Looking ahead in December, we approach a Fed meeting that has been anticipated by the markets for quite some time. For the first time since 2006, the US could see a rate hike by the FED, marking an end to the tough times that still echoed from the financial crisis. The markets heavily expect this outcome; however, some still believe a rate hike will not come until a later time. The main risk is to the Fed’s credibility. If the Fed hikes and a recession were to quickly follow, they would look foolish and misinformed. On the other hand, if the Fed does not hike and the economy consequently booms, they’ll appear late to the game and inflation may begin ticking higher.
According to most data points, the Fed should hike rates in the coming weeks. Assuming this occurs, we strongly believe the markets will absorb this event and remain stable into year end. If the Fed decides to postpone into 2016, the market could become quite volatile, primarily in short-term rates and commodities. Markets could run higher, mainly fueled by higher future inflation expectations. This is not anticipated, given the overwhelming welcome arms the market has signaled to the Fed to indeed hike rates.
So, how will this affect you? Short answer: probably not much. We anticipate the markets to remain stable and drift higher over the next six months while the Fed adjusts to a tighter monetary policy. For the month of December, the S&P 500 has risen at least 1.2%, 90% of the time, which does not account for a rate hike. However, historically rate hikes have been very beneficial for risk assets, so we could see an even stronger month ahead. Past performance does not guarantee future results.
In this current environment, a rate hike should lend to further strength in the US Dollar, which has predominantly been priced in. However, it could continue to become stronger, which will keep inflation subdued, as it has been in recent months.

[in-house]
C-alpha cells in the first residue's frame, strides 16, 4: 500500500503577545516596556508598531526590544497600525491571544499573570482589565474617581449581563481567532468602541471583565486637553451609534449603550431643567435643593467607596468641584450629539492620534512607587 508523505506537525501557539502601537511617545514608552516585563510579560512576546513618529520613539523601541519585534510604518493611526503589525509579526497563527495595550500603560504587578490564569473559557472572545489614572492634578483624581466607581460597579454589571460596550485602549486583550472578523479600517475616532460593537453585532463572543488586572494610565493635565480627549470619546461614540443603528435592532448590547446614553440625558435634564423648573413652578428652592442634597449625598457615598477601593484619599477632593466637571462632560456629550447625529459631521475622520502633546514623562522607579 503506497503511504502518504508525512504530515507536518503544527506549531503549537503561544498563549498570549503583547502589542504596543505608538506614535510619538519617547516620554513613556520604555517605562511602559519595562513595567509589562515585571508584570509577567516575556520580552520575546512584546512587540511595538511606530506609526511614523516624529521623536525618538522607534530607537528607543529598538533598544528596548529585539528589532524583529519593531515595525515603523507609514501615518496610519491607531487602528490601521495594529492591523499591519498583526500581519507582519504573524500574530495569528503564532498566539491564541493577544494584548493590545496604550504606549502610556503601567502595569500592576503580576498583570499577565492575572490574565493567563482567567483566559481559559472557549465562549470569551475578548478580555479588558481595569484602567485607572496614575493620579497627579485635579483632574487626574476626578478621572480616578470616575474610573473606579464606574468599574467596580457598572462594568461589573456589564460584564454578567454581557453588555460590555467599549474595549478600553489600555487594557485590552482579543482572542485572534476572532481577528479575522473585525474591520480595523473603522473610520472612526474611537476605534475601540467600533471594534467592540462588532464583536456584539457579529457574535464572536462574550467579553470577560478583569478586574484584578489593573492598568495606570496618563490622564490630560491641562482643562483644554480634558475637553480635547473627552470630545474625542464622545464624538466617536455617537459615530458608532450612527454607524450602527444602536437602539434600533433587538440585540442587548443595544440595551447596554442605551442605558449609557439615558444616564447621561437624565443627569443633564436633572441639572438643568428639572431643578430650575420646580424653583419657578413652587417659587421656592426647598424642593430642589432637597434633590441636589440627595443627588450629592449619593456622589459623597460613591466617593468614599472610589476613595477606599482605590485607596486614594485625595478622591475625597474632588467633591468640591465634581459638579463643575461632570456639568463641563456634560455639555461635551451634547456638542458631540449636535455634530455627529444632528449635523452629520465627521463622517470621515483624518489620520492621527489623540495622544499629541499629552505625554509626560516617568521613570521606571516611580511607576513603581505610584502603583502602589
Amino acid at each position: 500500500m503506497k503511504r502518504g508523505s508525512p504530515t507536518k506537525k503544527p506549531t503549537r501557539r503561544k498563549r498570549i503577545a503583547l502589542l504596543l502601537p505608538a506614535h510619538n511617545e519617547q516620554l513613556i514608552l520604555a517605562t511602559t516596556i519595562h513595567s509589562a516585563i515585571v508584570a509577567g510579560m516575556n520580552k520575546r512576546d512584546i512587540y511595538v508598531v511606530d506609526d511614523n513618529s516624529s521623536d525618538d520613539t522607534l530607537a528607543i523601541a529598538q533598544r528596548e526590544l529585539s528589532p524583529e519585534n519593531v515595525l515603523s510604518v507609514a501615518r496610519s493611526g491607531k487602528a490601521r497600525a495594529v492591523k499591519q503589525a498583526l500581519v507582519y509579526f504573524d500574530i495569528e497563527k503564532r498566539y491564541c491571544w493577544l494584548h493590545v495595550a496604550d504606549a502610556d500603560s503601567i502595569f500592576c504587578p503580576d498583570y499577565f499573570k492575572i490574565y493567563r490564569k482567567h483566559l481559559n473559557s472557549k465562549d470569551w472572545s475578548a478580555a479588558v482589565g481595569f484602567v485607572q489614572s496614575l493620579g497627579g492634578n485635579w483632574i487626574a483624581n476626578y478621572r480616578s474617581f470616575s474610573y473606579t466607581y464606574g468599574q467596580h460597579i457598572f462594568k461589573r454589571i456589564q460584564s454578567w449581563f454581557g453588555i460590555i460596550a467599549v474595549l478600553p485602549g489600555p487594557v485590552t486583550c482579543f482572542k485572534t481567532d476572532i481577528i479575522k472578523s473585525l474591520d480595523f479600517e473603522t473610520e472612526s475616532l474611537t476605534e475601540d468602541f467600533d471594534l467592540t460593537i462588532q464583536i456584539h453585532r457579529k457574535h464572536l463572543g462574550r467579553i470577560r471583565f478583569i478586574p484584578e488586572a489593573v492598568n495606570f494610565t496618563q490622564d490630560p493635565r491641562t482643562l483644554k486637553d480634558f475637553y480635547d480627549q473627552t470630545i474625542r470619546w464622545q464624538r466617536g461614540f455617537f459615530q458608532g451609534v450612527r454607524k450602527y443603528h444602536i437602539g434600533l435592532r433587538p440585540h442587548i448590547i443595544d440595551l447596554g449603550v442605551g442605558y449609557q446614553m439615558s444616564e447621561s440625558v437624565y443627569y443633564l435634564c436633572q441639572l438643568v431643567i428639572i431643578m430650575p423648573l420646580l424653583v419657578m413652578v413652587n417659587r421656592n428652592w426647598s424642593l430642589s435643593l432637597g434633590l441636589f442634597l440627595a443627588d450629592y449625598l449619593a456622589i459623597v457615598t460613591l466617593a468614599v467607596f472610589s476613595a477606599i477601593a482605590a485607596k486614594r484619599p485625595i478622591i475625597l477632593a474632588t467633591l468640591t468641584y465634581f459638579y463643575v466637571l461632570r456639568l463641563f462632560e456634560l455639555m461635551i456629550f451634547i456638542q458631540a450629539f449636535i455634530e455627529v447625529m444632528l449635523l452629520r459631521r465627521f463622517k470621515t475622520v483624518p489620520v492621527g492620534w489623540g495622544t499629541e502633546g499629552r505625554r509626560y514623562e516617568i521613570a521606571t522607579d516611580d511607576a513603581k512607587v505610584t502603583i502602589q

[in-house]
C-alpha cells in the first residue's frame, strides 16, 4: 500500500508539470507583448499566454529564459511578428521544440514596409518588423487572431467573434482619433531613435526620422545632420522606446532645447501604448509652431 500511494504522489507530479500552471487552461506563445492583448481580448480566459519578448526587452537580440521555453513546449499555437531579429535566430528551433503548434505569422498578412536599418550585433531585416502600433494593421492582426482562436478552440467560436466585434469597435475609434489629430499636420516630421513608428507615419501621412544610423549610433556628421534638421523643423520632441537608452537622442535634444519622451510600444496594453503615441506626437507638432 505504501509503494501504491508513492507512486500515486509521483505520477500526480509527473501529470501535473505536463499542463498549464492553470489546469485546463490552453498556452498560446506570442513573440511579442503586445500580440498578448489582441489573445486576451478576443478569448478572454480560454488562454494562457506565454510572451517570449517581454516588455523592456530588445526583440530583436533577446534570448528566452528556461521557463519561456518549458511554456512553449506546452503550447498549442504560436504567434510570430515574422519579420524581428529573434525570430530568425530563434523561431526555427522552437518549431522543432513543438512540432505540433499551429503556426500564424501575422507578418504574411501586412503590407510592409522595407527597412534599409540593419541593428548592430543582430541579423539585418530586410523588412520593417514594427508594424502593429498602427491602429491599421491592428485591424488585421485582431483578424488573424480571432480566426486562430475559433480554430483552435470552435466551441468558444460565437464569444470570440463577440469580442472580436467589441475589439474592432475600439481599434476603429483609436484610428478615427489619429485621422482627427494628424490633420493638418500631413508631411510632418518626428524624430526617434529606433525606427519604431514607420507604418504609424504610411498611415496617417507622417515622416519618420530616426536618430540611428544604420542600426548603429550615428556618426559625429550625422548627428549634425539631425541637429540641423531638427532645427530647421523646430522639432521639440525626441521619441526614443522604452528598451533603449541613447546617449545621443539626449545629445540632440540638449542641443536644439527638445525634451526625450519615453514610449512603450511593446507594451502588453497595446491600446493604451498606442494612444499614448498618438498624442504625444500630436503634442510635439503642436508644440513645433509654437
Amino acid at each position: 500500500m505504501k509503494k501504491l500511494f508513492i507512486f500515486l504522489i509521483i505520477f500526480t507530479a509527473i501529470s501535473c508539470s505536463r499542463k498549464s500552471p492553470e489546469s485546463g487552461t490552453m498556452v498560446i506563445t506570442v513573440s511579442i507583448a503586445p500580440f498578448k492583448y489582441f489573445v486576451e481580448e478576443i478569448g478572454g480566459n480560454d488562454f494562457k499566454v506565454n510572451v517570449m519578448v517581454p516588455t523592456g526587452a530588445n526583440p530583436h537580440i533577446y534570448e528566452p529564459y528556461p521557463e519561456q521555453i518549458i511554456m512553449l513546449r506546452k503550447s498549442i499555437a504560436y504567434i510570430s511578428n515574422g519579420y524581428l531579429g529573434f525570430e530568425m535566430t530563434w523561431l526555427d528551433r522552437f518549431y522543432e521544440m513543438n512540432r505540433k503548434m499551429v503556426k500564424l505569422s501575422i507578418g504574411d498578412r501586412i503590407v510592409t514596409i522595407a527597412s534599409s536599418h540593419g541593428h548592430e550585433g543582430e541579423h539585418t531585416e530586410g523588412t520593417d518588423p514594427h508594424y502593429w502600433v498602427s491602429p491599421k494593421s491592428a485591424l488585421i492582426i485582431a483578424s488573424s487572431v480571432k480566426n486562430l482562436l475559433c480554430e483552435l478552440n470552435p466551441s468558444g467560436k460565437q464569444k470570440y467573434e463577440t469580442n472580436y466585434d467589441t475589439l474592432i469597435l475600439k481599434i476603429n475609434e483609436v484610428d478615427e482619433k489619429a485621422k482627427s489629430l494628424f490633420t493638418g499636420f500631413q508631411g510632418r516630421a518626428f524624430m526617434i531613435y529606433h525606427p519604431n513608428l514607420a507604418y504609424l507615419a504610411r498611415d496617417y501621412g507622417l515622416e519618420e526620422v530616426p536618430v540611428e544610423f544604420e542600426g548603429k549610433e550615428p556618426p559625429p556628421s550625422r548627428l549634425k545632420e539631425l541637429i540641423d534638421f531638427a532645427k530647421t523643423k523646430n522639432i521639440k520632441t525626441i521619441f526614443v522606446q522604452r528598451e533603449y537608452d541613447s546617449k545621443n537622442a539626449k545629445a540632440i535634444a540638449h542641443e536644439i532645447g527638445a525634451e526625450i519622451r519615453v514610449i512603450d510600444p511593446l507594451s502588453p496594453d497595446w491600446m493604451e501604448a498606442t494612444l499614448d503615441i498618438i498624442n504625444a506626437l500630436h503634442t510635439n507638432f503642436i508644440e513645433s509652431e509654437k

Looking at the following example, you can quickly understand why the majority of the move may already be priced in. If you plan on traveling abroad, you could benefit from this recent strength. For example, you would have received less than €75 Euros for every $100 USD exchanged in 2014. Today, you could exchange the same $100 USD for nearly €95 Euros. The same can be said if traveling in Canada. Did you know the Canadian dollar had actually become stronger than the US Dollar in 2011? At its strongest that year, it would have cost you almost $1.06 USD for every $1 Canadian. Today, it would only cost you $0.75 USD to exchange for every $1 CAD!
Short-term interest rates may tick up modestly if the Fed hikes, but it should not create much volatility in longer-term rates. For the most part, rates have already pushed higher in anticipation of the Fed’s move, so inaction will most likely see more volatility. While mortgage rates may begin to slowly grind higher, rates should not jump out of the recent trading range, remaining safely below 4.5%. The Fed hiking rates is normal in a growing economy, and it should be viewed as positive. The Fed has been controlling the Fed Funds Rate since the 1950s, and this time should not be seen as any different. We continuously monitor these events and are prepared to adjust for various outcomes.